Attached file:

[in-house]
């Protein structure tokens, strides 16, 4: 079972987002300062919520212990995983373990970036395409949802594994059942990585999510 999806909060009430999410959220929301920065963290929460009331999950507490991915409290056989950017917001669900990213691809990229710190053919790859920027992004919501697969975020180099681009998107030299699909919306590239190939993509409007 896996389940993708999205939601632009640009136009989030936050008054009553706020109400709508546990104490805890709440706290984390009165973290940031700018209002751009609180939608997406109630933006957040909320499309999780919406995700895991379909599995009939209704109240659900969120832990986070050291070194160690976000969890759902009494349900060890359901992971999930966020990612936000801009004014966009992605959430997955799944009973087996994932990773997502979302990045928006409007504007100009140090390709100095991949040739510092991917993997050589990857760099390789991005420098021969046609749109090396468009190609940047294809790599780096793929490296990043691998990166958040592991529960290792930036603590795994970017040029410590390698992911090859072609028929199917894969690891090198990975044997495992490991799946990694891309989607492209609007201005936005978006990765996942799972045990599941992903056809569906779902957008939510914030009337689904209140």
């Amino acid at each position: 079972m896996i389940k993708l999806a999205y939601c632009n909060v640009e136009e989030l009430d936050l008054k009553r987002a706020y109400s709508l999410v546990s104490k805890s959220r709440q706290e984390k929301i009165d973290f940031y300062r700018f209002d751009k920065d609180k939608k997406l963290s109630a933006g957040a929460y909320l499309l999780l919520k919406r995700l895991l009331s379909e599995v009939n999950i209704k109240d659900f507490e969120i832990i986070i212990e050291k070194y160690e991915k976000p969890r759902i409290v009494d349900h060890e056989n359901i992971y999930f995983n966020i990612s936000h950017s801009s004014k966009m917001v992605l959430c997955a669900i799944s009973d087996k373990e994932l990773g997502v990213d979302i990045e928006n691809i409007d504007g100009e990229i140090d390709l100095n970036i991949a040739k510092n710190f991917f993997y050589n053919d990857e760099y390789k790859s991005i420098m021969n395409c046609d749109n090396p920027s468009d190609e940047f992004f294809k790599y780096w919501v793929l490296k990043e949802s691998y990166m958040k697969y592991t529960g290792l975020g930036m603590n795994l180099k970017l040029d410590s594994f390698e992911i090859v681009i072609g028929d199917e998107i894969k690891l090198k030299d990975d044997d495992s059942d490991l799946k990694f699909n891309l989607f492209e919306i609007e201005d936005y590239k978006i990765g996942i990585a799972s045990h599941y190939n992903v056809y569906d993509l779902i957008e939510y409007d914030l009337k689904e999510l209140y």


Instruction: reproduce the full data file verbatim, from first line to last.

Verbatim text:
[in-house]
């Protein structure tokens, strides 16, 4: 079972987002300062919520212990995983373990970036395409949802594994059942990585999510 999806909060009430999410959220929301920065963290929460009331999950507490991915409290056989950017917001669900990213691809990229710190053919790859920027992004919501697969975020180099681009998107030299699909919306590239190939993509409007 896996389940993708999205939601632009640009136009989030936050008054009553706020109400709508546990104490805890709440706290984390009165973290940031700018209002751009609180939608997406109630933006957040909320499309999780919406995700895991379909599995009939209704109240659900969120832990986070050291070194160690976000969890759902009494349900060890359901992971999930966020990612936000801009004014966009992605959430997955799944009973087996994932990773997502979302990045928006409007504007100009140090390709100095991949040739510092991917993997050589990857760099390789991005420098021969046609749109090396468009190609940047294809790599780096793929490296990043691998990166958040592991529960290792930036603590795994970017040029410590390698992911090859072609028929199917894969690891090198990975044997495992490991799946990694891309989607492209609007201005936005978006990765996942799972045990599941992903056809569906779902957008939510914030009337689904209140």
């Amino acid at each position: 079972m896996i389940k993708l999806a999205y939601c632009n909060v640009e136009e989030l009430d936050l008054k009553r987002a706020y109400s709508l999410v546990s104490k805890s959220r709440q706290e984390k929301i009165d973290f940031y300062r700018f209002d751009k920065d609180k939608k997406l963290s109630a933006g957040a929460y909320l499309l999780l919520k919406r995700l895991l009331s379909e599995v009939n999950i209704k109240d659900f507490e969120i832990i986070i212990e050291k070194y160690e991915k976000p969890r759902i409290v009494d349900h060890e056989n359901i992971y999930f995983n966020i990612s936000h950017s801009s004014k966009m917001v992605l959430c997955a669900i799944s009973d087996k373990e994932l990773g997502v990213d979302i990045e928006n691809i409007d504007g100009e990229i140090d390709l100095n970036i991949a040739k510092n710190f991917f993997y050589n053919d990857e760099y390789k790859s991005i420098m021969n395409c046609d749109n090396p920027s468009d190609e940047f992004f294809k790599y780096w919501v793929l490296k990043e949802s691998y990166m958040k697969y592991t529960g290792l975020g930036m603590n795994l180099k970017l040029d410590s594994f390698e992911i090859v681009i072609g028929d199917e998107i894969k690891l090198k030299d990975d044997d495992s059942d490991l799946k990694f699909n891309l989607f492209e919306i609007e201005d936005y590239k978006i990765g996942i990585a799972s045990h599941y190939n992903v056809y569906d993509l779902i957008e939510y409007d914030l009337k689904e999510l209140y």